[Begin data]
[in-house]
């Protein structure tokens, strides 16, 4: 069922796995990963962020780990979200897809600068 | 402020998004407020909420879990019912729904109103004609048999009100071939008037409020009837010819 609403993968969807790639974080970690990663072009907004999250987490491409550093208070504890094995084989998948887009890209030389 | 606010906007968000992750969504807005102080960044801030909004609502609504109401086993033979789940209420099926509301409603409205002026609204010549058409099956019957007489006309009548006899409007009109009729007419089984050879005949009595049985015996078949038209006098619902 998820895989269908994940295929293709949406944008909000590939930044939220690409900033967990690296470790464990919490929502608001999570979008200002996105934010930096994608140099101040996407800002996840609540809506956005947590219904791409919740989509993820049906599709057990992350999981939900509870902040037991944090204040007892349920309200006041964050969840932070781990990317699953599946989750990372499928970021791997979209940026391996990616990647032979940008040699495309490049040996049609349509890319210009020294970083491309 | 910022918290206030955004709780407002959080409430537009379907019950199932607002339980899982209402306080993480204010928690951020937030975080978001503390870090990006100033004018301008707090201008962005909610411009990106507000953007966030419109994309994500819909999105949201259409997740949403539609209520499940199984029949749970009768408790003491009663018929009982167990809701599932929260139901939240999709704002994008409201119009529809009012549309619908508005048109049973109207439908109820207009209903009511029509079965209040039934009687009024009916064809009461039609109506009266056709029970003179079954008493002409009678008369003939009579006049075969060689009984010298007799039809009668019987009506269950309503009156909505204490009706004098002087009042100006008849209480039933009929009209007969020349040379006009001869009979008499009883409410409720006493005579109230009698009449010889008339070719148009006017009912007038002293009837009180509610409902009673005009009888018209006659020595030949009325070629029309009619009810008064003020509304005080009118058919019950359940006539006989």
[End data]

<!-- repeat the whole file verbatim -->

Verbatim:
[in-house]
């Protein structure tokens, strides 16, 4: 069922796995990963962020780990979200897809600068 | 402020998004407020909420879990019912729904109103004609048999009100071939008037409020009837010819 609403993968969807790639974080970690990663072009907004999250987490491409550093208070504890094995084989998948887009890209030389 | 606010906007968000992750969504807005102080960044801030909004609502609504109401086993033979789940209420099926509301409603409205002026609204010549058409099956019957007489006309009548006899409007009109009729007419089984050879005949009595049985015996078949038209006098619902 998820895989269908994940295929293709949406944008909000590939930044939220690409900033967990690296470790464990919490929502608001999570979008200002996105934010930096994608140099101040996407800002996840609540809506956005947590219904791409919740989509993820049906599709057990992350999981939900509870902040037991944090204040007892349920309200006041964050969840932070781990990317699953599946989750990372499928970021791997979209940026391996990616990647032979940008040699495309490049040996049609349509890319210009020294970083491309 | 910022918290206030955004709780407002959080409430537009379907019950199932607002339980899982209402306080993480204010928690951020937030975080978001503390870090990006100033004018301008707090201008962005909610411009990106507000953007966030419109994309994500819909999105949201259409997740949403539609209520499940199984029949749970009768408790003491009663018929009982167990809701599932929260139901939240999709704002994008409201119009529809009012549309619908508005048109049973109207439908109820207009209903009511029509079965209040039934009687009024009916064809009461039609109506009266056709029970003179079954008493002409009678008369003939009579006049075969060689009984010298007799039809009668019987009506269950309503009156909505204490009706004098002087009042100006008849209480039933009929009209007969020349040379006009001869009979008499009883409410409720006493005579109230009698009449010889008339070719148009006017009912007038002293009837009180509610409902009673005009009888018209006659020595030949009325070629029309009619009810008064003020509304005080009118058919019950359940006539006989």